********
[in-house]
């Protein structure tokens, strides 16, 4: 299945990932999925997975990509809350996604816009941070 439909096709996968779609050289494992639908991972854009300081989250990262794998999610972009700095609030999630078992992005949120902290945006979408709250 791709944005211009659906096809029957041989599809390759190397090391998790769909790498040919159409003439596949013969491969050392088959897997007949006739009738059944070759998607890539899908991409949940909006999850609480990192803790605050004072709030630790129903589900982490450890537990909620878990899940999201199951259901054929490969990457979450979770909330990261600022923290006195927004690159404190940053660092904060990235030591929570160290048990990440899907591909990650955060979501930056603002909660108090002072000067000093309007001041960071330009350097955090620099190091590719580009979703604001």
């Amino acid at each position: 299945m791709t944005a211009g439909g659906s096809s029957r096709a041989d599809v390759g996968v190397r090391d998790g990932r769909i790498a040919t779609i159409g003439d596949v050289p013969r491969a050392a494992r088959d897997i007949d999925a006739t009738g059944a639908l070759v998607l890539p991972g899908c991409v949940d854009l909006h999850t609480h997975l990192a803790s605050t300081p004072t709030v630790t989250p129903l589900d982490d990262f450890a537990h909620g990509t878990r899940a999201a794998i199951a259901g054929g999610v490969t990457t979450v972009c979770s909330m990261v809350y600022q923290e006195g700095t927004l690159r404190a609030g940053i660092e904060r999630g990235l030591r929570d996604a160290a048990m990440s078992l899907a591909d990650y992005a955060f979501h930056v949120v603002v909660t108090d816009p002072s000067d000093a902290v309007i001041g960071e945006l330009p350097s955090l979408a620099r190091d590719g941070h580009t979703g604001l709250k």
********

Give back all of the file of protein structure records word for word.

[in-house]
């Protein structure tokens, strides 16, 4: 299945990932999925997975990509809350996604816009941070 439909096709996968779609050289494992639908991972854009300081989250990262794998999610972009700095609030999630078992992005949120902290945006979408709250 791709944005211009659906096809029957041989599809390759190397090391998790769909790498040919159409003439596949013969491969050392088959897997007949006739009738059944070759998607890539899908991409949940909006999850609480990192803790605050004072709030630790129903589900982490450890537990909620878990899940999201199951259901054929490969990457979450979770909330990261600022923290006195927004690159404190940053660092904060990235030591929570160290048990990440899907591909990650955060979501930056603002909660108090002072000067000093309007001041960071330009350097955090620099190091590719580009979703604001």
């Amino acid at each position: 299945m791709t944005a211009g439909g659906s096809s029957r096709a041989d599809v390759g996968v190397r090391d998790g990932r769909i790498a040919t779609i159409g003439d596949v050289p013969r491969a050392a494992r088959d897997i007949d999925a006739t009738g059944a639908l070759v998607l890539p991972g899908c991409v949940d854009l909006h999850t609480h997975l990192a803790s605050t300081p004072t709030v630790t989250p129903l589900d982490d990262f450890a537990h909620g990509t878990r899940a999201a794998i199951a259901g054929g999610v490969t990457t979450v972009c979770s909330m990261v809350y600022q923290e006195g700095t927004l690159r404190a609030g940053i660092e904060r999630g990235l030591r929570d996604a160290a048990m990440s078992l899907a591909d990650y992005a955060f979501h930056v949120v603002v909660t108090d816009p002072s000067d000093a902290v309007i001041g960071e945006l330009p350097s955090l979408a620099r190091d590719g941070h580009t979703g604001l709250k």